Iran will launch new contracts to develop oil and natural gas fields in mid-February in the country's first such tender since the lifting of international sanctions a year ago, while U.S. firms will not be banned, Iranians official said.
"The plan was to hold the first tender at the end of January, but it will be held with 15 days of delay on February 15," Ali Kardor, managing director of the National Iranian Oil Company (NIOC), was quoted as saying by ISNA news agency about oil and gas contracts.
"Twenty-nine companies have been qualified, but we would like to add more companies to the list," he added.
OPEC's No. 3 oil producer hopes its new Iran Petroleum Contracts (IPCs), which are part of efforts to sweeten the terms offered on oil development deals, will draw foreign companies and boost output after years of under-investment.
The first new-style tender has been postponed several times for unspecified reasons but foreign firms have signed some initial deals to explore and develop Iran’s oil and gas reserves.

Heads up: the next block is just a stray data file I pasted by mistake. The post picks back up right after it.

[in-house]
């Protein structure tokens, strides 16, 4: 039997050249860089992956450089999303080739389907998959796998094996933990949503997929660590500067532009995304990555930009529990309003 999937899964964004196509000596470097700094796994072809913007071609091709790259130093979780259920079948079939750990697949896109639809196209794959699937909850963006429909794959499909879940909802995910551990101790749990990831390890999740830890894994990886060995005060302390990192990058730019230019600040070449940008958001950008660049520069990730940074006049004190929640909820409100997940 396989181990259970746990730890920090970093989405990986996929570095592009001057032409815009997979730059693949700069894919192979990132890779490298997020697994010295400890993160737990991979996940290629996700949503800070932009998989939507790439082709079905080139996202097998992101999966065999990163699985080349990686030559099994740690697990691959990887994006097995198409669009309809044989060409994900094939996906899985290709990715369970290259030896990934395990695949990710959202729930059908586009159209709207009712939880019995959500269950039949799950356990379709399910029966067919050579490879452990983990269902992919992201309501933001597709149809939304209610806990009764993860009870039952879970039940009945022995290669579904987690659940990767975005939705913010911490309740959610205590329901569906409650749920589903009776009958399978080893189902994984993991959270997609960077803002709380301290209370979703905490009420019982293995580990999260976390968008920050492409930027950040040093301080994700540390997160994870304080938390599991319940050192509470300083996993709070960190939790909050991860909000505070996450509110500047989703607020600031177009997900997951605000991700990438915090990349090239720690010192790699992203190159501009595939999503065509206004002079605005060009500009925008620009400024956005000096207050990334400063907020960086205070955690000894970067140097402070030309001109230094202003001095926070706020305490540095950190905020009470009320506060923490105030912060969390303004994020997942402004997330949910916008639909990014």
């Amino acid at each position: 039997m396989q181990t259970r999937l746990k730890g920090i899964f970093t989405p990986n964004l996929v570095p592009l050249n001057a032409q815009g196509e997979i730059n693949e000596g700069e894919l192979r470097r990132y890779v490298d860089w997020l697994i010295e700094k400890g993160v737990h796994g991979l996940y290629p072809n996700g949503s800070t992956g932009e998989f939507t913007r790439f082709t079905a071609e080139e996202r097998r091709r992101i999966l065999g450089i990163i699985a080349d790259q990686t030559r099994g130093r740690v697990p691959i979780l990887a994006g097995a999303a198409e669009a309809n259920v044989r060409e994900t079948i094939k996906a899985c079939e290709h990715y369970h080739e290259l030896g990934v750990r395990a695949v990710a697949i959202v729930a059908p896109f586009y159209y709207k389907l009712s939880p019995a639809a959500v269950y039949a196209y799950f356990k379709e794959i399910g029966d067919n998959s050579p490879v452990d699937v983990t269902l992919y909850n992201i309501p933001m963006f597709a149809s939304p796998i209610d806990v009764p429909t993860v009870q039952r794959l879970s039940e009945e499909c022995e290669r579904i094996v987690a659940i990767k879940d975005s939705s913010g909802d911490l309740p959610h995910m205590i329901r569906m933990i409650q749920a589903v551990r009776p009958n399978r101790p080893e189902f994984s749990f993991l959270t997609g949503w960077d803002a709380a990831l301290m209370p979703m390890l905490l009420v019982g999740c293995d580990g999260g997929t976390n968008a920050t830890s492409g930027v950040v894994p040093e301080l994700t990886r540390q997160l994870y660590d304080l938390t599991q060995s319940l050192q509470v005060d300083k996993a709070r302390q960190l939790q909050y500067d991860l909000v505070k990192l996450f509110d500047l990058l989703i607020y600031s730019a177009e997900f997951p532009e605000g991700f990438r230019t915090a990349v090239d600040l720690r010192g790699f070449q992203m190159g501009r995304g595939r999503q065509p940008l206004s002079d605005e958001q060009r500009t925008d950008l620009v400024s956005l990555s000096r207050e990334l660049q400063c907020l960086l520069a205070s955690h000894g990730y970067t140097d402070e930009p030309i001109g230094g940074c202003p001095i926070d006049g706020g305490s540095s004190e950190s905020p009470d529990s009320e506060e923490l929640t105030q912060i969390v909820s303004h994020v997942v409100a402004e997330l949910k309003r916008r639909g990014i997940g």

In November, France’s Total has signed a Heads of Agreement (HoA) with NIOC for the development of phase 11 of South Pars, while Norwegian oil and gas operator DNO ASA, signed a deal to conduct a study for the development of the Changuleh oil field in western Iran.
Shell signed a provisional deal in December to develop Iranian oil and gas fields South Azadegan, Yadavaran and Kish in December. Chief Executive Officer Ben van Beurden said however that Shell has no near-term investment opportunities in Iran.
On Monday, Iran’s deputy oil minister said the country does not impose any restrictions on U.S. oil firms willing to participate in energy projects, but their sanctions against Iran make such cooperation impossible.
"Iran has not imposed any restrictions on the U.S. companies, but they cannot participate in our (oil and gas) tenders due to the U.S. laws," Amir Hossein Zamaninia, deputy oil minister for trade and international affairs, was quoted as saying by state news agency IRNA.
Based on the U.S. Congress sanctions, the American oil companies cannot work in Iran," he added.
The new U.S. administration on Friday imposed fresh sanctions on Iran, which it said were just "initial steps" and said Washington would no longer turn a "blind eye" to Iran's hostile actions.
Iranian oil officials have said they are not worried that President Donald Trump's tough stance against Tehran will affect foreign investment in the energy sector.
Dismissing the new sanctions, Zamaninia said "such actions have had no effect, and international companies are still keen to do business with Iran."